Focus on including social proof that tells a story of how you’ve benefited customers.
4. Make People Curious to Learn More
Humans are naturally inquisitive.
We love finding out how things work, and we want to know the full story before we buy in.
In psychological terms, this is called the curiosity gap.
This is why clickbait headlines work so well.
It begs a question that you want an answer to, even if you didn’t know you wanted to know it.
You can use it to spice up all aspects of your content marketing and landing pages.
Take this example of an article headline from Buzzfeed:
Normally, I don’t spend my day worrying about who wants to be the Prime Minister. But now I’ve been asked a question I need an answer to.
A lot of content marketing is set up this way, and some of it works really well to drive traffic.
What Buzzfeed does is smart, though, because if you read the article, they give you the answer right away.
While the curiosity gap works for engagement, the caveat is that people don’t like being cheated.
If you make a promise of information, you need to deliver on that promise.
If the article from Buzzfeed never answered the question, or if it linked to unrelated content, I would be bummed. I would feel misled.
Here’s an example of the curiosity gap I use on my homepage:
There’s no misdirect here. If you want to learn how to get more traffic, there’s an action step right there waiting to satiate your curiosity.
Using the curiosity gap is a great way to push someone through the sales funnel.
Just make sure you answer their questions without leading them on.
No one likes to feel cheated.
5. Keep Your Message Consistent
One way to boost sales is through customer retention.
You’ve heard the statistics. It costs five times more to gain a new customer than it does to retain one.
But that’s often not where businesses focus. Most are all about finding new customers.
Let’s change that and focus on retaining customers.
There’s a lot that goes into customer retention, but one of the biggest reasons (psychologically speaking) customers stick around is because of a positive experience.
They see results from what you do. They love your products. They love your brand.
But one thing that humans don’t like is change.
We’re creatures of habit.
Brands often grow and change over time. That’s pretty normal. I’ve changed my message and branding over time, too.
But something that has always stayed consistent is my reputation.
I talk about marketing. My whole world is marketing.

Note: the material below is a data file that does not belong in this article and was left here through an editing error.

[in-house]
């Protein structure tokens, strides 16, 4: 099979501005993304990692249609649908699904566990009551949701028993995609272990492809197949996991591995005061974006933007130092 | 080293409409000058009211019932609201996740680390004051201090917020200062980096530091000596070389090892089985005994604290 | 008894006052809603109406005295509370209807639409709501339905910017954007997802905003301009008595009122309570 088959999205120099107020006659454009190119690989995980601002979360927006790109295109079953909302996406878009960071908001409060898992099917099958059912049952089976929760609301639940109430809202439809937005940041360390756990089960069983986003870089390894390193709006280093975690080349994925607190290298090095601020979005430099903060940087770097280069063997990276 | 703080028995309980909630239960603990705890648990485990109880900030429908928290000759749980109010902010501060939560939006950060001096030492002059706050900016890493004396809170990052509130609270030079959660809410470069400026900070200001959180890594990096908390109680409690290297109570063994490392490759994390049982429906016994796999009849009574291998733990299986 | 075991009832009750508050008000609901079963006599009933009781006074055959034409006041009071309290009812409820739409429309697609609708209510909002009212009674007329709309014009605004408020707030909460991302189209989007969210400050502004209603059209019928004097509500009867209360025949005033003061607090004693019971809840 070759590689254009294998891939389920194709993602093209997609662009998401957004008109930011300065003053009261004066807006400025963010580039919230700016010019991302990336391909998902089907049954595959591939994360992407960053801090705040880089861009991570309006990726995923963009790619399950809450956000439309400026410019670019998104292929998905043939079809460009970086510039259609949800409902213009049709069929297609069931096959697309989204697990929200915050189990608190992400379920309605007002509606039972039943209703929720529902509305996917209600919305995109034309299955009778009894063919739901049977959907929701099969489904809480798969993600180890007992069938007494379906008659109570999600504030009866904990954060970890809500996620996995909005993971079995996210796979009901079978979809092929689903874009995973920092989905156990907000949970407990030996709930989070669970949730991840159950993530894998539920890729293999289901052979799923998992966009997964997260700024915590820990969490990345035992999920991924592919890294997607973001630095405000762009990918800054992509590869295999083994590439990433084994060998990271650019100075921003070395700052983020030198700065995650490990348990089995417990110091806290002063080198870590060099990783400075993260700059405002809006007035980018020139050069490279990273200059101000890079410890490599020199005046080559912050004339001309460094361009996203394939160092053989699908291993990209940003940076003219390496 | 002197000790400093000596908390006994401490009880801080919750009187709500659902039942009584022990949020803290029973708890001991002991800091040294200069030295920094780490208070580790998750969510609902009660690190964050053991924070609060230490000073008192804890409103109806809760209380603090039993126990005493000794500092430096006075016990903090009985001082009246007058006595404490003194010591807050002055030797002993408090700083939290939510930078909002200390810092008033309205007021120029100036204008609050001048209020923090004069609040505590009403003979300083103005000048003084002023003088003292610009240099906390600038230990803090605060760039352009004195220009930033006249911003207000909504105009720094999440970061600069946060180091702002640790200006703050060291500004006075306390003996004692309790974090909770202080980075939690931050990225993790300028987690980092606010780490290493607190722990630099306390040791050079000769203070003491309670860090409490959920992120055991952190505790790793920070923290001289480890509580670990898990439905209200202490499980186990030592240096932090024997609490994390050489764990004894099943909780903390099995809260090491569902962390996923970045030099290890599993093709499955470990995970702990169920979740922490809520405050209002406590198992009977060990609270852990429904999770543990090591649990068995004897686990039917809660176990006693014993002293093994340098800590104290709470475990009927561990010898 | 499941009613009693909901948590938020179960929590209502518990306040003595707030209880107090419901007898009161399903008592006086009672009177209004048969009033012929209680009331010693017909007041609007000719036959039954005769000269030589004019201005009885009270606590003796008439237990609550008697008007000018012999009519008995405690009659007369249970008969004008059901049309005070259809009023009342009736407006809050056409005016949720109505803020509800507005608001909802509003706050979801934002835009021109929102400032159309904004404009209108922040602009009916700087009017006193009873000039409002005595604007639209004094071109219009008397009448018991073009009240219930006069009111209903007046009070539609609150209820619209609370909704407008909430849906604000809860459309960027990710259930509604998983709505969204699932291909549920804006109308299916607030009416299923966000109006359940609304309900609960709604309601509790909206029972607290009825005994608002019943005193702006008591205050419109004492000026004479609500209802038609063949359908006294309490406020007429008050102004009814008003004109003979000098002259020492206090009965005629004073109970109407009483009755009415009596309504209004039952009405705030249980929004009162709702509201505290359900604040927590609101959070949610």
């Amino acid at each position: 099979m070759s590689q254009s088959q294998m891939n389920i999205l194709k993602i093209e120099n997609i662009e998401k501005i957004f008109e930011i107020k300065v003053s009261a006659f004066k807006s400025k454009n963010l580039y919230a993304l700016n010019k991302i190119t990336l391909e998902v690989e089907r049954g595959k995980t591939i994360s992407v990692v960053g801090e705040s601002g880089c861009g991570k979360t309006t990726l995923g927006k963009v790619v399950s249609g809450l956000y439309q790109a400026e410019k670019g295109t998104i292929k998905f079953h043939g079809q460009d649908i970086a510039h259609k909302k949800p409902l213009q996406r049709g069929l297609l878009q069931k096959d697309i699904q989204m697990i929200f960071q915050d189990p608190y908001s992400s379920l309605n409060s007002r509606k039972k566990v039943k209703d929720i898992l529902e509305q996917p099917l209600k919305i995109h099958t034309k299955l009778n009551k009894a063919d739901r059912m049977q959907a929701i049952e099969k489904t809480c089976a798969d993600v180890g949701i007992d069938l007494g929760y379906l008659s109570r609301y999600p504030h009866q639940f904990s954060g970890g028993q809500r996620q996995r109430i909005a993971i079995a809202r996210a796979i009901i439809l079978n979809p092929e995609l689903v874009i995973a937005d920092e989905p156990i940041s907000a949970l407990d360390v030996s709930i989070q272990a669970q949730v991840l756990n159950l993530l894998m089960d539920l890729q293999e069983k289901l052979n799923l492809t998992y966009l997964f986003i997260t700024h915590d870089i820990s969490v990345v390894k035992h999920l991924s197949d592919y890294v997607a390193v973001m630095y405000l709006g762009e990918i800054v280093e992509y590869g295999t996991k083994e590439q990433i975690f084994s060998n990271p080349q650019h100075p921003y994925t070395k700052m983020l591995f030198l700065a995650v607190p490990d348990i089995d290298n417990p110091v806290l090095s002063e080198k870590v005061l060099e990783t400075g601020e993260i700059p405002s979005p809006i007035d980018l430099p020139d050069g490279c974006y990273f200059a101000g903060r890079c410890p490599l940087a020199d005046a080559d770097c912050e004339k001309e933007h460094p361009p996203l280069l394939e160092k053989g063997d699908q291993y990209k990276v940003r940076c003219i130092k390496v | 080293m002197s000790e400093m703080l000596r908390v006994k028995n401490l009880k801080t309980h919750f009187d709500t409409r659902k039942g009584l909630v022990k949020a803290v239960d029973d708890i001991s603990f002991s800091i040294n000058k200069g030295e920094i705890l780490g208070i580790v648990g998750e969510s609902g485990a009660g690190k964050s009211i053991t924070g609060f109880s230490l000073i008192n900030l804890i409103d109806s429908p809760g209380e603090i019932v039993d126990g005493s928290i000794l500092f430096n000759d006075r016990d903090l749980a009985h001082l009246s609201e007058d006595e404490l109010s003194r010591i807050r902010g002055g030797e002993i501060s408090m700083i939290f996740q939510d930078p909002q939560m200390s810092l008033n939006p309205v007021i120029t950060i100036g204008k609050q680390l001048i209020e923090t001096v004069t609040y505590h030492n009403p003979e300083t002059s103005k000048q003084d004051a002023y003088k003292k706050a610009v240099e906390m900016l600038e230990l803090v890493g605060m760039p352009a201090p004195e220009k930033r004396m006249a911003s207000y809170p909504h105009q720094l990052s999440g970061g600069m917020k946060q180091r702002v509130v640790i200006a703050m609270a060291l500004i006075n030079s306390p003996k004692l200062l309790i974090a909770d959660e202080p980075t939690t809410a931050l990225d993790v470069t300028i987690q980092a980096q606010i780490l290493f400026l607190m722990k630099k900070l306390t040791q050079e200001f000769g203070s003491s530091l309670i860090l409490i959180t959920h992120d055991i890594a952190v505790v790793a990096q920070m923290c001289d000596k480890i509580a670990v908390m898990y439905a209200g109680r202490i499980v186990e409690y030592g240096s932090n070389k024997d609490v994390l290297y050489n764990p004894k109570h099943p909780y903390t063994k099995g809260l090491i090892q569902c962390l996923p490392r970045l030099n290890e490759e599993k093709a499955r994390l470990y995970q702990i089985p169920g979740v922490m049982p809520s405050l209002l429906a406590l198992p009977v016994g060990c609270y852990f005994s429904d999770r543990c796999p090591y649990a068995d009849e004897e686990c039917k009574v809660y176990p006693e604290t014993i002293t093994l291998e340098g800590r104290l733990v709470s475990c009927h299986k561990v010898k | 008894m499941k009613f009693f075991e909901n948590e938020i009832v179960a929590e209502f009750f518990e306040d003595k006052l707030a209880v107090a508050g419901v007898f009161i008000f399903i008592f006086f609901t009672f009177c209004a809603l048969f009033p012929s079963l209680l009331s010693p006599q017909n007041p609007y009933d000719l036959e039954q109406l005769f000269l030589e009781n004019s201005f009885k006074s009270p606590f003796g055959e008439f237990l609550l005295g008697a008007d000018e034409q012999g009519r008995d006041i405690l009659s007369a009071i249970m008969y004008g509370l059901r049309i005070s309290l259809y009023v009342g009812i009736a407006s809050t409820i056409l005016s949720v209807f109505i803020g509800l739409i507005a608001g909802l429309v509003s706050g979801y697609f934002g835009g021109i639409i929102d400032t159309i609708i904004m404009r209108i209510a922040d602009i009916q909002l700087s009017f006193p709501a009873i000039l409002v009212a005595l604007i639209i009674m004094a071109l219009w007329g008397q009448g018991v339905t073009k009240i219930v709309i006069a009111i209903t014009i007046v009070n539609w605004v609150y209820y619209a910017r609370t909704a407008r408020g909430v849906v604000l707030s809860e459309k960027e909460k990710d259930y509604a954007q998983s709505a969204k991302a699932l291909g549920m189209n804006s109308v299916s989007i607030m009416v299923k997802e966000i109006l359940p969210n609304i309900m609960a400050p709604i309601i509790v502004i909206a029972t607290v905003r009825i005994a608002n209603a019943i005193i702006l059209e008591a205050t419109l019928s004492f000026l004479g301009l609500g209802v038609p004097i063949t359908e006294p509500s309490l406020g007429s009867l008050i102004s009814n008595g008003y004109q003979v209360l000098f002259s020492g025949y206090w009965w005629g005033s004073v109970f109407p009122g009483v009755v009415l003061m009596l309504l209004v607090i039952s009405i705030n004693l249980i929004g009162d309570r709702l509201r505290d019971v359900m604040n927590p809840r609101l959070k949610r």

If you came here tomorrow and I changed my colors from orange to green, you might be a little shocked, sure.
OK, maybe not so shocked.
The point is, you would still get the same marketing advice, even if I mixed up my colors.
Nothing about who I am as a brand is changing.
When it comes to creating a solid customer base, you have to keep some consistency.
While this doesn’t mean you can’t change it up once in a while, try to keep things as familiar as possible.
Choose a simple design that’s easy to navigate. Use two or three colors and a couple of fonts for your branding.
Once the overall look and feel of your site is part of your identity, your audience will easily recognize you when you pop up in other places around the web.
And this can be helpful when you’re retargeting or using PPC ads.
Take a look at this Facebook ad from Start.io:
The color schemes, font, and overall tone match the landing page the ad links to.
It also matches the theme of their homepage.
Even though they use different approaches to their marketing, you know that each of those components is from StartApp.
That’s the type of consistency you want to see across all channels.
When customers start recognizing your brand (and start to hear all the testimonies and other things you’re doing from this list), they’ll connect the dots.
Consistency is a great way to build relationships with people over the long haul.
Not only will you be driving a sale once, but you’ll also drive many sales over the life of that relationship.
Neuromarketing can be a helpful tool in understanding what drives people to buy.
It can tell you what your customers really want, why they make decisions, which emotions drive them, and how they see your brand.
One important thing to remember is that people are unique, and oftentimes unpredictable.
This is why it’s important to understand your audience before implementing these tactics.
What works for one brand, or one buyer, may not work for another.
But generally speaking, you can still tap into the basic principles of psychology to boost your sales and build relationships.
If you can convince the brain, you can convince the buyer.
What neuromarketing principles from this list have worked for you?
The post Intro to Neuromarketing: 5 Psychological Tactics to Boost Sales appeared first on Neil Patel.